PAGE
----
Plantish, an Israeli foodtech startup, is on a mission to save the oceans one salmon filet at a time.
The company unveiled its new plant-based whole-cute salmon filet on Thursday that mimics the texture, taste, appearance and structure of the real thing.
The vegan dish is made with a mixture of legume proteins, algae oil and other binders that provides the food with Omega-3s, Omega-6s, B vitamins and protein, but without the mercury, hormones and microplastics found in ocean fish.
Plantish has recently partnered with Michelin chef Jose Andres to serve the plant-based salmon filets at select restaurants later this year, with a launch into the grocery market in 2024.
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Plantish, an Israeli foodtech startup, is on a mission to save the oceans one salmon filet at a time. The company unveiled its new plant-based whole-cute salmon filet on Thursday that mimics the texture, taste, appearance and structure of the real thing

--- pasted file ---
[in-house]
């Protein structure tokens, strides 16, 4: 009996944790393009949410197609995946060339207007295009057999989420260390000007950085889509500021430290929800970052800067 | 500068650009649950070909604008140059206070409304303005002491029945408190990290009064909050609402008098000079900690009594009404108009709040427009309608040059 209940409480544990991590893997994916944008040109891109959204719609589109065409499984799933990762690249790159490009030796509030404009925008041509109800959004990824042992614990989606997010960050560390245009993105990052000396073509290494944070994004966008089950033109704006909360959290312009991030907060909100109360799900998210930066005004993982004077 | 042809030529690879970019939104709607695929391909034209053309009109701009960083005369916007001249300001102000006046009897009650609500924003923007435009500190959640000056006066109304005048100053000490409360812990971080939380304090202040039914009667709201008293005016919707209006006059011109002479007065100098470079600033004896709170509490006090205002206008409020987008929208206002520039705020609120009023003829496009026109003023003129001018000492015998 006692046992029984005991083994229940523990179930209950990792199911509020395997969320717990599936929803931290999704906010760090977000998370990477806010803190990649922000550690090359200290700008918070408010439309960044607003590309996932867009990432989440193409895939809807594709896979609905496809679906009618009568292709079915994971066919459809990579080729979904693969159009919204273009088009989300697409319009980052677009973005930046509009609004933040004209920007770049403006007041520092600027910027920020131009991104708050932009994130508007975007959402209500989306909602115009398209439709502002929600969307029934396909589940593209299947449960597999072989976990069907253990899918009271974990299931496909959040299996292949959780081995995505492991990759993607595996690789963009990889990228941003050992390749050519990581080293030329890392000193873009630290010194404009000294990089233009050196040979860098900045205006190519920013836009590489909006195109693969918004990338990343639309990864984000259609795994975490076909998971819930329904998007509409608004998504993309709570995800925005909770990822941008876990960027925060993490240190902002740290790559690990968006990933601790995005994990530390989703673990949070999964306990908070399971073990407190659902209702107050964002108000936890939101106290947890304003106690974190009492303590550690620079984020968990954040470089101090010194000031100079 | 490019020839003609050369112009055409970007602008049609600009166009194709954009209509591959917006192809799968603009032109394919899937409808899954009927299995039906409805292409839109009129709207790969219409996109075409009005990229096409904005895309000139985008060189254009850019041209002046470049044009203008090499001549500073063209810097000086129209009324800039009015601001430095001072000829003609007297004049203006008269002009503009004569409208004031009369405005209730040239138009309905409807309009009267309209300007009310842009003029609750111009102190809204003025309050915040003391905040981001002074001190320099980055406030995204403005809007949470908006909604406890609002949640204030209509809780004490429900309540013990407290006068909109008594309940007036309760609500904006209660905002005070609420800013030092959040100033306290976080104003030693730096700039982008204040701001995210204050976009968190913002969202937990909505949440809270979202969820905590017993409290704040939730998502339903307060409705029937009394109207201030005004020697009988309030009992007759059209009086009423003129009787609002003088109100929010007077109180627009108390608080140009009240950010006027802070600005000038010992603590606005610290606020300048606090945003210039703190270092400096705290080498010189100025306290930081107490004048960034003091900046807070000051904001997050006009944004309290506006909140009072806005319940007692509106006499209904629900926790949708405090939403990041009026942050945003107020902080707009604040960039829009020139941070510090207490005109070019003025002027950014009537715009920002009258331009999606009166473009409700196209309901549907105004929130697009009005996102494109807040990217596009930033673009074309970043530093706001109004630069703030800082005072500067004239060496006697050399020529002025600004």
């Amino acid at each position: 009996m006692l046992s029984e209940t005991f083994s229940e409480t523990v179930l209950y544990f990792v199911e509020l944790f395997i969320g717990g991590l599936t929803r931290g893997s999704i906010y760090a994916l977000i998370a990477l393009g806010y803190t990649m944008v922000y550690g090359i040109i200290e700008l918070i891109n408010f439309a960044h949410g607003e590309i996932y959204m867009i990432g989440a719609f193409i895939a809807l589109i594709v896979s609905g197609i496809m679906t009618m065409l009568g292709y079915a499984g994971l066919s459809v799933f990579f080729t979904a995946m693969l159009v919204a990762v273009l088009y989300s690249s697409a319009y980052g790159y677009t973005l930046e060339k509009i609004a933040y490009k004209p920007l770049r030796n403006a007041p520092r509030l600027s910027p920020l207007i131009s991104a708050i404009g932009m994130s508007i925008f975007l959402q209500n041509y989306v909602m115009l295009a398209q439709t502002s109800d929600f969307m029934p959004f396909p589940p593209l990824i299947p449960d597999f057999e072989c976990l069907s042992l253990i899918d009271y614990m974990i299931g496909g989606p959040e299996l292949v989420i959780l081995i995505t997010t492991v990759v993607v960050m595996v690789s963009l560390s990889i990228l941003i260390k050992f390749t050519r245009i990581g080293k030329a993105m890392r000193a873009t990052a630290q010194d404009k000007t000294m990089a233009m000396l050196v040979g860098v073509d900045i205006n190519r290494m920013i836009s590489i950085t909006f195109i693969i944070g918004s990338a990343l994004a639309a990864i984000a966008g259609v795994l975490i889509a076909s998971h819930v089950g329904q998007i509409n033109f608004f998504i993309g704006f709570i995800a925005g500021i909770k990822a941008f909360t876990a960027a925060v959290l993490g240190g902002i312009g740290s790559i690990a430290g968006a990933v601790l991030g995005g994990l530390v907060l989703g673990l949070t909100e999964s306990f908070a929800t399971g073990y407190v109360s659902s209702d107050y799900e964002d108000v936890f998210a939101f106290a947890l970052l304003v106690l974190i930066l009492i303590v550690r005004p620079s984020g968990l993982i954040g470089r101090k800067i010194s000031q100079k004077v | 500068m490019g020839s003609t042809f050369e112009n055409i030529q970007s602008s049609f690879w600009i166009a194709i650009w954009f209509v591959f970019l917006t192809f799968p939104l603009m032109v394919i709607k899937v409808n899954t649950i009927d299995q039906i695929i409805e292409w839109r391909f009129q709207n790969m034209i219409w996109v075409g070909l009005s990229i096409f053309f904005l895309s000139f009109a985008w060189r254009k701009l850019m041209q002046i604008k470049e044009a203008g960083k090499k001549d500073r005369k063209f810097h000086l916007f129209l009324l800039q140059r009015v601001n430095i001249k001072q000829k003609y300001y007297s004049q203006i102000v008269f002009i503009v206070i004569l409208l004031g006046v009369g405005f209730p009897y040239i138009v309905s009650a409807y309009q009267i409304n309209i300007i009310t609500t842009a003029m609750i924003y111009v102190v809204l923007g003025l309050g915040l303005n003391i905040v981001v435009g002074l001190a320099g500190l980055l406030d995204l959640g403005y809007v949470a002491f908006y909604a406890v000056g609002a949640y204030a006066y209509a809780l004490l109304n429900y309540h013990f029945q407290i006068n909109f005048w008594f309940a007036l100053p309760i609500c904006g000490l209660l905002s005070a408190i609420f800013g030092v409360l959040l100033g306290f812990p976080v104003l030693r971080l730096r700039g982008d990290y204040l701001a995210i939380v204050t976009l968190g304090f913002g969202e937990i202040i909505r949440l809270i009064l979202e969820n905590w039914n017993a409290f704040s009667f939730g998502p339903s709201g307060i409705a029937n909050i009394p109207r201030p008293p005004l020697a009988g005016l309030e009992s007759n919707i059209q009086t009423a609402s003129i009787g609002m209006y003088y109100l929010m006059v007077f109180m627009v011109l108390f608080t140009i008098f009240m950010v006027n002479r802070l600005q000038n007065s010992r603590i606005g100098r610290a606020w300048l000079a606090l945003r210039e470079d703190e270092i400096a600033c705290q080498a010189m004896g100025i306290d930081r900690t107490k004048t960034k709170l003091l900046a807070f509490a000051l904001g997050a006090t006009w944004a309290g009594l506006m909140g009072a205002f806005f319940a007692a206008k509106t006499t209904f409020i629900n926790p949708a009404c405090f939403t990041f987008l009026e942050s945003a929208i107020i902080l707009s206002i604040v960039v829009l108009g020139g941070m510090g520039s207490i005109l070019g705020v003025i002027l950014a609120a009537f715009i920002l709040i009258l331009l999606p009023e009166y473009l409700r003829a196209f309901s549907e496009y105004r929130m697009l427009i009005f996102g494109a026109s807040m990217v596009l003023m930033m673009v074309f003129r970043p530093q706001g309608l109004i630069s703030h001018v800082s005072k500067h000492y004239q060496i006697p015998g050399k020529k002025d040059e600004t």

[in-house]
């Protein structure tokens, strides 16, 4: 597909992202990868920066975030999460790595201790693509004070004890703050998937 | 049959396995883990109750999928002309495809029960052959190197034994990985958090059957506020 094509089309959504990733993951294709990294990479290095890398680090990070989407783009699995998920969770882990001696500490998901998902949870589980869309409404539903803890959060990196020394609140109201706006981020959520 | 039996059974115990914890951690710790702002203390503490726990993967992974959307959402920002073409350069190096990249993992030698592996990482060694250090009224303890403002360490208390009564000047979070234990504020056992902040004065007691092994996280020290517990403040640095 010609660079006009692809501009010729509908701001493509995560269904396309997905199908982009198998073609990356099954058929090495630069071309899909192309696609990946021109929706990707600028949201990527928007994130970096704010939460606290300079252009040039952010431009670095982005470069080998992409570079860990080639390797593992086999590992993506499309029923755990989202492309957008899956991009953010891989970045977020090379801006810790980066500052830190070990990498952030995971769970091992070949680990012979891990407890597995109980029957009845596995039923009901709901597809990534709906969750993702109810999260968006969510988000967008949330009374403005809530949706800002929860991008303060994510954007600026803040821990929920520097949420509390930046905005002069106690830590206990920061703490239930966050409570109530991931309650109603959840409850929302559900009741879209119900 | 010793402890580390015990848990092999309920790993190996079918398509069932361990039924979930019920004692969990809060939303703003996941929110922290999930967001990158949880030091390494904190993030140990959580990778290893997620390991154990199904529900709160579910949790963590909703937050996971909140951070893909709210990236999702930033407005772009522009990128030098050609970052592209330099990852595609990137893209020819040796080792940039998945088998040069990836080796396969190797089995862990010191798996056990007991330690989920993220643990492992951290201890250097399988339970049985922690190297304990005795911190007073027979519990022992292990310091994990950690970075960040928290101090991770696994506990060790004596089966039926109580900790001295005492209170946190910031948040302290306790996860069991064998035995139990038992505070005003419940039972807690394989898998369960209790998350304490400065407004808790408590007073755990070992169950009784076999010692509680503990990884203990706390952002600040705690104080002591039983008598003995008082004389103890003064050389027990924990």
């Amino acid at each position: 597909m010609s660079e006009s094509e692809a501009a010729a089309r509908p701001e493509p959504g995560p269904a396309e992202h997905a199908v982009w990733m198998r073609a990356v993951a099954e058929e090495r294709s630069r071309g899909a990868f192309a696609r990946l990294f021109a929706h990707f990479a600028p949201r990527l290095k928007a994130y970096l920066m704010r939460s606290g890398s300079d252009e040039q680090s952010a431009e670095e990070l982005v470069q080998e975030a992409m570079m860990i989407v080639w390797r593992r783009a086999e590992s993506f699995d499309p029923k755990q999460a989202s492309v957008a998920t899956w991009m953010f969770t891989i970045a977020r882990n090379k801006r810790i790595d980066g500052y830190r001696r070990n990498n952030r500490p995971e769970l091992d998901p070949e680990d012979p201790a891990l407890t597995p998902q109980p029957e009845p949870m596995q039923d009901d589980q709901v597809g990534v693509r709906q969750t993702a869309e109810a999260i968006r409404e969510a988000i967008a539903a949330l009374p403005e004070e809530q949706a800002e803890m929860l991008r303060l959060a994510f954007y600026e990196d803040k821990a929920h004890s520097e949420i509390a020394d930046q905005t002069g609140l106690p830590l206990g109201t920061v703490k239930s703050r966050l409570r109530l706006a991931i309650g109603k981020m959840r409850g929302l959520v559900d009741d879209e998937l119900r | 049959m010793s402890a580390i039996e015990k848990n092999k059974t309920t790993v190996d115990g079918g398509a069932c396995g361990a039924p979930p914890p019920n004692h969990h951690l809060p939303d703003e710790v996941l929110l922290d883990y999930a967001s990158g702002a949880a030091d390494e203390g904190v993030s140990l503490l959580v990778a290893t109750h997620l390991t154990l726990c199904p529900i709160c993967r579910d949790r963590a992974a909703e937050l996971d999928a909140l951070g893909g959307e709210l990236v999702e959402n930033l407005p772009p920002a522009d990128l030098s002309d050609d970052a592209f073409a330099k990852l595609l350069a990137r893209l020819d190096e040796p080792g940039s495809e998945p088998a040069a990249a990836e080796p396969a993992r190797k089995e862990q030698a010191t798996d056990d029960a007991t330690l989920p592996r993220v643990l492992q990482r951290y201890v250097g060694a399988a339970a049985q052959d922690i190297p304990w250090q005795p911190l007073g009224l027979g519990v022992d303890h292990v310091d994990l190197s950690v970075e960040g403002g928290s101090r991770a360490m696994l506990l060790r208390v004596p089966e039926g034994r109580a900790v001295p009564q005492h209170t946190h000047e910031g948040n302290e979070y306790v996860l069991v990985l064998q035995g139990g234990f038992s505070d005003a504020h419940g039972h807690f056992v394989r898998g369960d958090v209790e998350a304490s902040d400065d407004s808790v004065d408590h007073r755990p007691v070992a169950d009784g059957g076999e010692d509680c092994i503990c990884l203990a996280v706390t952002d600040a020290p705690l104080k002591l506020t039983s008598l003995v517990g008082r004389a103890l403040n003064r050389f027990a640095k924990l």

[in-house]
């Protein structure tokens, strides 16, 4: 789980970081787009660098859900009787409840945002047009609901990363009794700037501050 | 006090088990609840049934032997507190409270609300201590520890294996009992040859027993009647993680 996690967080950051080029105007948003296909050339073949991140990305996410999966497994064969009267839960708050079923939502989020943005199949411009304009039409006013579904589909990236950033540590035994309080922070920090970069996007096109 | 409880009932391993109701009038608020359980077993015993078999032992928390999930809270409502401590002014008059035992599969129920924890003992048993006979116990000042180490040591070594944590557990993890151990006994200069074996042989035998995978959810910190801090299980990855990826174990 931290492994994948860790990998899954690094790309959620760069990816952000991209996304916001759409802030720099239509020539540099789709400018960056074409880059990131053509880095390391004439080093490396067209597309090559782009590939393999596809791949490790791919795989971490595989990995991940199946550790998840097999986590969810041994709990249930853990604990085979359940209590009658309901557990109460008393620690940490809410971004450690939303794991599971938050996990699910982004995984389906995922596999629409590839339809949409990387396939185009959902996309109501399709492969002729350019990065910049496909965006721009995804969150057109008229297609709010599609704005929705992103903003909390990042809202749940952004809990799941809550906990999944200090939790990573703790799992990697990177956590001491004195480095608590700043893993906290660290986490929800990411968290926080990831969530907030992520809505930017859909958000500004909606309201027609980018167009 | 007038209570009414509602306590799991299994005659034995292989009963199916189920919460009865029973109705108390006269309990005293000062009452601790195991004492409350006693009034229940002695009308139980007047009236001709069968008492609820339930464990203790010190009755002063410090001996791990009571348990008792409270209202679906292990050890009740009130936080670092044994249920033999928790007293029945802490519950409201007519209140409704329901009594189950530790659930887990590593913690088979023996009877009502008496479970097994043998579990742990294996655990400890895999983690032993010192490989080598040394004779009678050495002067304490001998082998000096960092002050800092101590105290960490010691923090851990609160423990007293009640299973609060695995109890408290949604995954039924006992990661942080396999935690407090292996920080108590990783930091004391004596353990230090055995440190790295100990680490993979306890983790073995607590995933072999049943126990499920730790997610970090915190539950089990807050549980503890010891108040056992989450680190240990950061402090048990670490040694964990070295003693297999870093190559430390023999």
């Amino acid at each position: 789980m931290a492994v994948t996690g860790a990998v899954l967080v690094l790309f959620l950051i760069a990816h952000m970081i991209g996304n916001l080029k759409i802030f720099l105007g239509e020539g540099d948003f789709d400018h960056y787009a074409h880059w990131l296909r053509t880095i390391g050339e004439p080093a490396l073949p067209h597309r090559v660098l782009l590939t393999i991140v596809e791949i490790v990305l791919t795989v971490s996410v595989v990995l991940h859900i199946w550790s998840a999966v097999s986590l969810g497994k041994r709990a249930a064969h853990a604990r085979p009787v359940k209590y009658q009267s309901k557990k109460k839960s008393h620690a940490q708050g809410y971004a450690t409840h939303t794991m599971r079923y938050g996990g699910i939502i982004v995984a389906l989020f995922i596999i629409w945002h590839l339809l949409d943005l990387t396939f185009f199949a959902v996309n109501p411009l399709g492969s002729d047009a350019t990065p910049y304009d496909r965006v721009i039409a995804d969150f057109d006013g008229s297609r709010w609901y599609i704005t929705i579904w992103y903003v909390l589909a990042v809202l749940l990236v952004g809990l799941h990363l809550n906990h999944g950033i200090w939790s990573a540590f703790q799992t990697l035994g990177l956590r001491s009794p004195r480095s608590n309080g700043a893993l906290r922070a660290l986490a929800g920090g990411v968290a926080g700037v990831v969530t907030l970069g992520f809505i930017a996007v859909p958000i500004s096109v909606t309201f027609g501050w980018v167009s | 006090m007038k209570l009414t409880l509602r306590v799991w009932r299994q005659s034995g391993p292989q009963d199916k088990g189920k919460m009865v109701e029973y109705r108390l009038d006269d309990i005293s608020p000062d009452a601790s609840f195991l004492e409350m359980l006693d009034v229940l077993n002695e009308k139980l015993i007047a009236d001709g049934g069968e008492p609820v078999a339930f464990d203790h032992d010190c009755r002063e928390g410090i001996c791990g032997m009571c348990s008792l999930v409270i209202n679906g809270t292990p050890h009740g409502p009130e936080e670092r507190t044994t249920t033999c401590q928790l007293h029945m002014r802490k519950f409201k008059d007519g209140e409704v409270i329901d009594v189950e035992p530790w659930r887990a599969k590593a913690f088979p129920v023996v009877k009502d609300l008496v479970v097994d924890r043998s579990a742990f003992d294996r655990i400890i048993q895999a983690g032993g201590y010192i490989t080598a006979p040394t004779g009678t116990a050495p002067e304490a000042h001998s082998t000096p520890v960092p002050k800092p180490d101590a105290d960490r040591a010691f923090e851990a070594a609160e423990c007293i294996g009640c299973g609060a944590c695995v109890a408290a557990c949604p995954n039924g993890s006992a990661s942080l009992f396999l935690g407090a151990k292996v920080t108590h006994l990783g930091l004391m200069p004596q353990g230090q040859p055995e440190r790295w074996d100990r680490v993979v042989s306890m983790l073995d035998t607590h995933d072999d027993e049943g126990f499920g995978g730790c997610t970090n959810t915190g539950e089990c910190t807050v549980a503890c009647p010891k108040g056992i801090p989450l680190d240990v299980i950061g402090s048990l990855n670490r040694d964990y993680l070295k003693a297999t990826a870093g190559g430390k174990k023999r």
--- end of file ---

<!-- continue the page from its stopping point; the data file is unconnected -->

Ofek Ron, co-founder and CEO of Plantish, explained: 'We exist to save the oceans and eliminate the need to consume marine animals by providing more sustainable, more nutritious, and more delicious fish options.
'Our vision is to be the world's leading seafood brand, all without hurting a single fish.'
Plantish creates the filet through 3D printing technology, which is the go-to method for plant-based foods.
The legume proteins and algae extracts are placed in a machine and in moments, a filet with fibrous strands that replicates the texture of the real thing is produced.
Pictured is a real salmon filet
According to leading market research firm IMARC Group, the seafood market today is worth $586 billion, and globally salmon accounts for $50 billion.
Approximately 80 percent of fish is consumed whole-cut, in the form of whole fish or filets.
However, the alternative seafood sector primarily consists of minced fish options, due to technical complexities of whole cut production.
Seafood production has been blamed for excessive amounts of pollution,